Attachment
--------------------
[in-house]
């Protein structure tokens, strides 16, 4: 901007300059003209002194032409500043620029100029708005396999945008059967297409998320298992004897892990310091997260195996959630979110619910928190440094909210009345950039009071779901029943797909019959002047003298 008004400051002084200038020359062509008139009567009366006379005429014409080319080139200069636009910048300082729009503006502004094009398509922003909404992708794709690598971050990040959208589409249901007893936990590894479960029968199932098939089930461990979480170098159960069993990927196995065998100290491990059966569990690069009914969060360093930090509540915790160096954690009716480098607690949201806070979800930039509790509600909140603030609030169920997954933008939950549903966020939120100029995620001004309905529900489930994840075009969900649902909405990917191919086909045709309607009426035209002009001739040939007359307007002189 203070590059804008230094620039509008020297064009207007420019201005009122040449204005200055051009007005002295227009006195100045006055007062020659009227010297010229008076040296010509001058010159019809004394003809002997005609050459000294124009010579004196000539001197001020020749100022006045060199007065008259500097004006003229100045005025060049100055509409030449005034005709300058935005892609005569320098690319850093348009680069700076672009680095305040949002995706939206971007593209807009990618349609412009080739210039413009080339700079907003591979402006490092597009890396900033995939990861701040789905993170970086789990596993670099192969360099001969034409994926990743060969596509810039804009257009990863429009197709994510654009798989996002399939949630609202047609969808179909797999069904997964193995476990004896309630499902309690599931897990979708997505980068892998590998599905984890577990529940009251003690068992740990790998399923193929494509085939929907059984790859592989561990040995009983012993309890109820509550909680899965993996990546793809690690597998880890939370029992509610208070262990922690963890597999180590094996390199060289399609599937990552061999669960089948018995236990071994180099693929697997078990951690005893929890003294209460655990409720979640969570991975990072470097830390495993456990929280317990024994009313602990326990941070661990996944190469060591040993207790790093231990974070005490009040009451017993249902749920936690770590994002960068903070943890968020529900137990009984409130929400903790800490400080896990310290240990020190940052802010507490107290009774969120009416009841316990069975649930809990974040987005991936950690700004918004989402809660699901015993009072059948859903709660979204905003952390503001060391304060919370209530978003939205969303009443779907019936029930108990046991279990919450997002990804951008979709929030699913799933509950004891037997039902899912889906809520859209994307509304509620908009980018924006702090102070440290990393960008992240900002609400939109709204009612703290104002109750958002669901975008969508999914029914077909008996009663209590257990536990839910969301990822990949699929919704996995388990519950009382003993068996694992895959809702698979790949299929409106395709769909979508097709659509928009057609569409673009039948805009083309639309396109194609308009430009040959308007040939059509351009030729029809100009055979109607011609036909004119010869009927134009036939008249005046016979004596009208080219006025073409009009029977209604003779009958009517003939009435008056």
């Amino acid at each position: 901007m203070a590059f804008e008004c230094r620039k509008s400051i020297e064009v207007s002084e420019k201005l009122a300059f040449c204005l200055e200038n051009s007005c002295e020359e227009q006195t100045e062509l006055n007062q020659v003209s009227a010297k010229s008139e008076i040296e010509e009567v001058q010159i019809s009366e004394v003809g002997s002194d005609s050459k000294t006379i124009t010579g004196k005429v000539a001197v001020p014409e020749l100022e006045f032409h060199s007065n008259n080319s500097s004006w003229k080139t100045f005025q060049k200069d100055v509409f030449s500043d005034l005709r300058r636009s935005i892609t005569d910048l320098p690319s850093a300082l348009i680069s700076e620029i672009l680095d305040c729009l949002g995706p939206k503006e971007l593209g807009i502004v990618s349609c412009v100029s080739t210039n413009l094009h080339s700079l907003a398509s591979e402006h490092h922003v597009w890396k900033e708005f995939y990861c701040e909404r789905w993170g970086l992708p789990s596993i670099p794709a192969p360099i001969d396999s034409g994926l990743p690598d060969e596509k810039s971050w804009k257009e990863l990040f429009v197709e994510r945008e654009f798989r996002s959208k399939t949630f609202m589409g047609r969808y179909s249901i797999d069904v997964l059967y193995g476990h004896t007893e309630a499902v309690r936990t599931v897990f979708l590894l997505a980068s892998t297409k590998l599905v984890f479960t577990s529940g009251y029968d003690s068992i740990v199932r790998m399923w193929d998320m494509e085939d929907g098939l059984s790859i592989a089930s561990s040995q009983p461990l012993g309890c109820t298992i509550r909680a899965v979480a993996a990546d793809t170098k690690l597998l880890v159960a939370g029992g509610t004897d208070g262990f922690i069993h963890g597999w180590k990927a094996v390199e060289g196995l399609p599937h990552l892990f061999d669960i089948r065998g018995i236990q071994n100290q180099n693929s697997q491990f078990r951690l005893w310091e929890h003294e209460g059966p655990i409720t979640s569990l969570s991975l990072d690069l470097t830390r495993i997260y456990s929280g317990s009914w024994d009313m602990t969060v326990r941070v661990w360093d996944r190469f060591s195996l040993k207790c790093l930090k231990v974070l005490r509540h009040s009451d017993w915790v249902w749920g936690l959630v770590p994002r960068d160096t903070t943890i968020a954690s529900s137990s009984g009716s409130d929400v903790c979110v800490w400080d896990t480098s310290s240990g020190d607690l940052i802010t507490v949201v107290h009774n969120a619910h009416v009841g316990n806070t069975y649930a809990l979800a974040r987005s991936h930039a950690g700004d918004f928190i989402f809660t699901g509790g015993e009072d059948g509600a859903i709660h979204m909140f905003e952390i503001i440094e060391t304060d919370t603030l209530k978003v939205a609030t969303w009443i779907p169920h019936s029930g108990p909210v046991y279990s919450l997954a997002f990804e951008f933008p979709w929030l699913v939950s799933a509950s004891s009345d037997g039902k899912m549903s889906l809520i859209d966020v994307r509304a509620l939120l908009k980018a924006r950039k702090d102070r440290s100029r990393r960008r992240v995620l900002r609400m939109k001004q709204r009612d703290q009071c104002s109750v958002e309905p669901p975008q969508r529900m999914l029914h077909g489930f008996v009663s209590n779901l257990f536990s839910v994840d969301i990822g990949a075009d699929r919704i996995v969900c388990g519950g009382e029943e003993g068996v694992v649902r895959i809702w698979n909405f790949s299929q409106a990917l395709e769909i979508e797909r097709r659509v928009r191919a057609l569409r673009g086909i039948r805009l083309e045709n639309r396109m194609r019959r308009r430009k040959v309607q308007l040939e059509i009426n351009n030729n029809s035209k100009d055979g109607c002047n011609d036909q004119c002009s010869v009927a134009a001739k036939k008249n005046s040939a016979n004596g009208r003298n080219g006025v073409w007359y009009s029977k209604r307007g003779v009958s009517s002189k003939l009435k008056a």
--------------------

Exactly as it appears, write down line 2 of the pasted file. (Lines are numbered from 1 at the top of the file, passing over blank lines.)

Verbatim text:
């Protein structure tokens, strides 16, 4: 901007300059003209002194032409500043620029100029708005396999945008059967297409998320298992004897892990310091997260195996959630979110619910928190440094909210009345950039009071779901029943797909019959002047003298 008004400051002084200038020359062509008139009567009366006379005429014409080319080139200069636009910048300082729009503006502004094009398509922003909404992708794709690598971050990040959208589409249901007893936990590894479960029968199932098939089930461990979480170098159960069993990927196995065998100290491990059966569990690069009914969060360093930090509540915790160096954690009716480098607690949201806070979800930039509790509600909140603030609030169920997954933008939950549903966020939120100029995620001004309905529900489930994840075009969900649902909405990917191919086909045709309607009426035209002009001739040939007359307007002189 203070590059804008230094620039509008020297064009207007420019201005009122040449204005200055051009007005002295227009006195100045006055007062020659009227010297010229008076040296010509001058010159019809004394003809002997005609050459000294124009010579004196000539001197001020020749100022006045060199007065008259500097004006003229100045005025060049100055509409030449005034005709300058935005892609005569320098690319850093348009680069700076672009680095305040949002995706939206971007593209807009990618349609412009080739210039413009080339700079907003591979402006490092597009890396900033995939990861701040789905993170970086789990596993670099192969360099001969034409994926990743060969596509810039804009257009990863429009197709994510654009798989996002399939949630609202047609969808179909797999069904997964193995476990004896309630499902309690599931897990979708997505980068892998590998599905984890577990529940009251003690068992740990790998399923193929494509085939929907059984790859592989561990040995009983012993309890109820509550909680899965993996990546793809690690597998880890939370029992509610208070262990922690963890597999180590094996390199060289399609599937990552061999669960089948018995236990071994180099693929697997078990951690005893929890003294209460655990409720979640969570991975990072470097830390495993456990929280317990024994009313602990326990941070661990996944190469060591040993207790790093231990974070005490009040009451017993249902749920936690770590994002960068903070943890968020529900137990009984409130929400903790800490400080896990310290240990020190940052802010507490107290009774969120009416009841316990069975649930809990974040987005991936950690700004918004989402809660699901015993009072059948859903709660979204905003952390503001060391304060919370209530978003939205969303009443779907019936029930108990046991279990919450997002990804951008979709929030699913799933509950004891037997039902899912889906809520859209994307509304509620908009980018924006702090102070440290990393960008992240900002609400939109709204009612703290104002109750958002669901975008969508999914029914077909008996009663209590257990536990839910969301990822990949699929919704996995388990519950009382003993068996694992895959809702698979790949299929409106395709769909979508097709659509928009057609569409673009039948805009083309639309396109194609308009430009040959308007040939059509351009030729029809100009055979109607011609036909004119010869009927134009036939008249005046016979004596009208080219006025073409009009029977209604003779009958009517003939009435008056």